Steps to a Successful School Year: Middle School

This article is part of a four-part series by United Way’s Frank Cardella, a former high school science teacher, education advocate and president of one of the largest educator union affiliates in Virginia. Click here to read other articles in the series.

Frank Cardella
Director of Community Impact

Middle School Engagement

The middle school step is one of the most challenging for both students and parents alike. Changes in body chemistry and brain development make it hard for kids to relate to themselves, and even harder to relate to adults. They are literally and figuratively being pulled in many directions at once, and are desperate for anchors and landmarks, even though they may deny it vehemently. Everything feels magnified—the good and the bad—so make sure to check in with them often. Celebrate success, don’t demean failure; acknowledge frustration (yours and theirs), don’t dismiss feelings (theirs and yours). Help students identify an academic subject that they like or feel confident about, no matter how small, and keep reminding them that they have something they can build on. After all, steps are meant to be climbed one at a time.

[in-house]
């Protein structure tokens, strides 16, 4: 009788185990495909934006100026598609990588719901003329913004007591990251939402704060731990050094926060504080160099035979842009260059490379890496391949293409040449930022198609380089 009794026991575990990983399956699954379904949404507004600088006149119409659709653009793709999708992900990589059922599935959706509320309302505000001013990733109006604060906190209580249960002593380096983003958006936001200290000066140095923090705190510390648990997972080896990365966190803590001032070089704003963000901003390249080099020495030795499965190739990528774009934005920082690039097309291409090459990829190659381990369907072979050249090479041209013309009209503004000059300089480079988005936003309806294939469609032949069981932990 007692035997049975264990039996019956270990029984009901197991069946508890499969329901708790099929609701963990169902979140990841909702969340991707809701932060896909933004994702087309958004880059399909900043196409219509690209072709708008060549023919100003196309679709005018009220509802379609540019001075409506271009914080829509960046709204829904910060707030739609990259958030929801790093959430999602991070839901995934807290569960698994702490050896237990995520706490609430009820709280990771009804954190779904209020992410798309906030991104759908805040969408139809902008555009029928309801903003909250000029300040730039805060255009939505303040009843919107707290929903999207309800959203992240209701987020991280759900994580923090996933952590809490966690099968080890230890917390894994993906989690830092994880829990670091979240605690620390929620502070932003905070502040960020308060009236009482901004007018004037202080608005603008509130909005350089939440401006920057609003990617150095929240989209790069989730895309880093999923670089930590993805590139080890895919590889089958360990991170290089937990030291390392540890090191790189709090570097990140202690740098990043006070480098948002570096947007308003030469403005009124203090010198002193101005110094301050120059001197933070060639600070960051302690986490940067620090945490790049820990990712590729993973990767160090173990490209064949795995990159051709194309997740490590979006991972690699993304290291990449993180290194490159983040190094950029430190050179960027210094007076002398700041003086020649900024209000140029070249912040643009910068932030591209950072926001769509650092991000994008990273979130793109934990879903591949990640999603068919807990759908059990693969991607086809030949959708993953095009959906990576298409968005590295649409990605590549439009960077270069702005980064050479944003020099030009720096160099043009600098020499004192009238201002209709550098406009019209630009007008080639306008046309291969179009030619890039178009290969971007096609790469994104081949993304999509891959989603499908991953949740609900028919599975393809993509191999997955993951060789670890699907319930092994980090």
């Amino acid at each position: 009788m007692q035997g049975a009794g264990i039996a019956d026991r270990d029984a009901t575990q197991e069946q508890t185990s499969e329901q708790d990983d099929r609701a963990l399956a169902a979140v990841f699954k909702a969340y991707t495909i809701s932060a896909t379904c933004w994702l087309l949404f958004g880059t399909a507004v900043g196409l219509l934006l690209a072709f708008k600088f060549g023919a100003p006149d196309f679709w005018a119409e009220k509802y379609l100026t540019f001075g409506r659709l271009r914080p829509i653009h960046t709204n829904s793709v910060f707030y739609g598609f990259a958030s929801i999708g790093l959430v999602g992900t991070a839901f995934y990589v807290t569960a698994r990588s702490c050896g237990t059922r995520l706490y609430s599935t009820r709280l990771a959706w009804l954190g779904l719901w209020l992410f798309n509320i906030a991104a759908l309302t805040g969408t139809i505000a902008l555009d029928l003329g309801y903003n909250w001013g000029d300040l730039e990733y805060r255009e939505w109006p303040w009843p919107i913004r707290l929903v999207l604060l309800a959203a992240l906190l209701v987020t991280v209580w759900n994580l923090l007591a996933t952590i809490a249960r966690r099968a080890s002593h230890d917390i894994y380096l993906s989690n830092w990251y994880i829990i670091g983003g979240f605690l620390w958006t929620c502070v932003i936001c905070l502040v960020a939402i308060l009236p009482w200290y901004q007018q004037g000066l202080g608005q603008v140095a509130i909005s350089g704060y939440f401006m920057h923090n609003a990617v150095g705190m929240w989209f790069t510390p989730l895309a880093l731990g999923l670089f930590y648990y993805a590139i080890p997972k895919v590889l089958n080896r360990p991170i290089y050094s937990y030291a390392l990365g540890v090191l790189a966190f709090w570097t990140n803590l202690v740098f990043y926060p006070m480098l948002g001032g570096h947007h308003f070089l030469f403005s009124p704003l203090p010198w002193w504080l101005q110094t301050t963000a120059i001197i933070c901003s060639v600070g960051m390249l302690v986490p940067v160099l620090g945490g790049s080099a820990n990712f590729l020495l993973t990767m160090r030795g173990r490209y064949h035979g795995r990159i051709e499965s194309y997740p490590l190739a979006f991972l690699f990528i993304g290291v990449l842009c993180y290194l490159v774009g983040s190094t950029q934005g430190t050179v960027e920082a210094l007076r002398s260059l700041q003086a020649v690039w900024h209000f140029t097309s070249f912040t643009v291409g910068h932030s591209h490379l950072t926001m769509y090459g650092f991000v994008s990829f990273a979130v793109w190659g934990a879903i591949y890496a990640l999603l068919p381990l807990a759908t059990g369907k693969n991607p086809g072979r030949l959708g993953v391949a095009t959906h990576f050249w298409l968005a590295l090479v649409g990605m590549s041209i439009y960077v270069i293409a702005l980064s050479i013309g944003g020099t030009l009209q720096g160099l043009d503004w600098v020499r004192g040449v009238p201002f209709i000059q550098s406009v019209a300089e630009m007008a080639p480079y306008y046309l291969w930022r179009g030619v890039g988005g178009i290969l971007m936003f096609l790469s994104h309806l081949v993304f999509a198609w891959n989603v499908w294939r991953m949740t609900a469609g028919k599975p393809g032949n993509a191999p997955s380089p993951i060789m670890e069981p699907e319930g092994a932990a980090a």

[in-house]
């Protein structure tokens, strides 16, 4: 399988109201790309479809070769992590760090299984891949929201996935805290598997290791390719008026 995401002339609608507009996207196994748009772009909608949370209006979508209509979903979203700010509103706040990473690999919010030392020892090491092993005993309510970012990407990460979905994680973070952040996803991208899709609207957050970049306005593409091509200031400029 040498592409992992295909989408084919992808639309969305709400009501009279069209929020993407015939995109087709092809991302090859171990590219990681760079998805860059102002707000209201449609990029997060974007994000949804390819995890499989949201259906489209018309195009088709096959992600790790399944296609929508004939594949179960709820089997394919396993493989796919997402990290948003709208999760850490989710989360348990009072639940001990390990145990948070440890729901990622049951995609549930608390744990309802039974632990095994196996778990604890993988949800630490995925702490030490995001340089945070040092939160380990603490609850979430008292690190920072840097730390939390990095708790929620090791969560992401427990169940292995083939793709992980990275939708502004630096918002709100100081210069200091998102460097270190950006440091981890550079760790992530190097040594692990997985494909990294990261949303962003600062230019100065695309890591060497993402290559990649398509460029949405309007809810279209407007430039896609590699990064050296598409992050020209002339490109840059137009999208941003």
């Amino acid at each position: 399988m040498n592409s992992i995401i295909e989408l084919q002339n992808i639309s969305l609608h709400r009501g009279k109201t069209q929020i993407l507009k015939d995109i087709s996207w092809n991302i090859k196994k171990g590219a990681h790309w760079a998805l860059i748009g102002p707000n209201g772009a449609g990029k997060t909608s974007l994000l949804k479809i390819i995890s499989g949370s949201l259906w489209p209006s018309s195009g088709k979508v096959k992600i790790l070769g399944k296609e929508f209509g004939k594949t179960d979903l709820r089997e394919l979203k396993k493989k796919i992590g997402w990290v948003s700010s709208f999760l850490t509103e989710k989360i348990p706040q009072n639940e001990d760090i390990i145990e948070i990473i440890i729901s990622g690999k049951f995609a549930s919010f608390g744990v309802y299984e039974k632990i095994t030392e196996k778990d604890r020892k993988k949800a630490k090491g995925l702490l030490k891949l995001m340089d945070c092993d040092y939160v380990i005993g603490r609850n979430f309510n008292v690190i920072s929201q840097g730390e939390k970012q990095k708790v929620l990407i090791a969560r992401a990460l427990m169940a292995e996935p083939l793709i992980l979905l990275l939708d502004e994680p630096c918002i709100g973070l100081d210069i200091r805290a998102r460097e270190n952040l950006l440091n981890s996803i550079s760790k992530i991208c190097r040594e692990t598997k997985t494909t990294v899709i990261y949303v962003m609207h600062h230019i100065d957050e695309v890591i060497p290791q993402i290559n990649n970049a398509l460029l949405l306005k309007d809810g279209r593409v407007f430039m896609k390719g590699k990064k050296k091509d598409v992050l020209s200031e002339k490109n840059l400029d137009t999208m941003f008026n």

Brain Development: Getting a sense of self.

We often use the words “adolescent” and “teenager” interchangeably, but the former has to do with a time of developmental change in a child’s life while the latter is based on numerical age. A compromise word that has been gaining popularity since the late 1980s is “tween,” meaning someone too old to be thought of as a child but not yet officially a teen. It is important to recognize that the visible changes that we associate with “going through puberty” are the result of chemical changes that begin sooner. For many children, adolescence starts around 11 years old, right about the time they are entering middle school (6th grade), while they don’t become teenagers until they are on their way out. Half of the students that drop out of high school make the decision to do so based on their experiences in middle school; they just don’t have the coping skills or the patience to see past their current frustrations.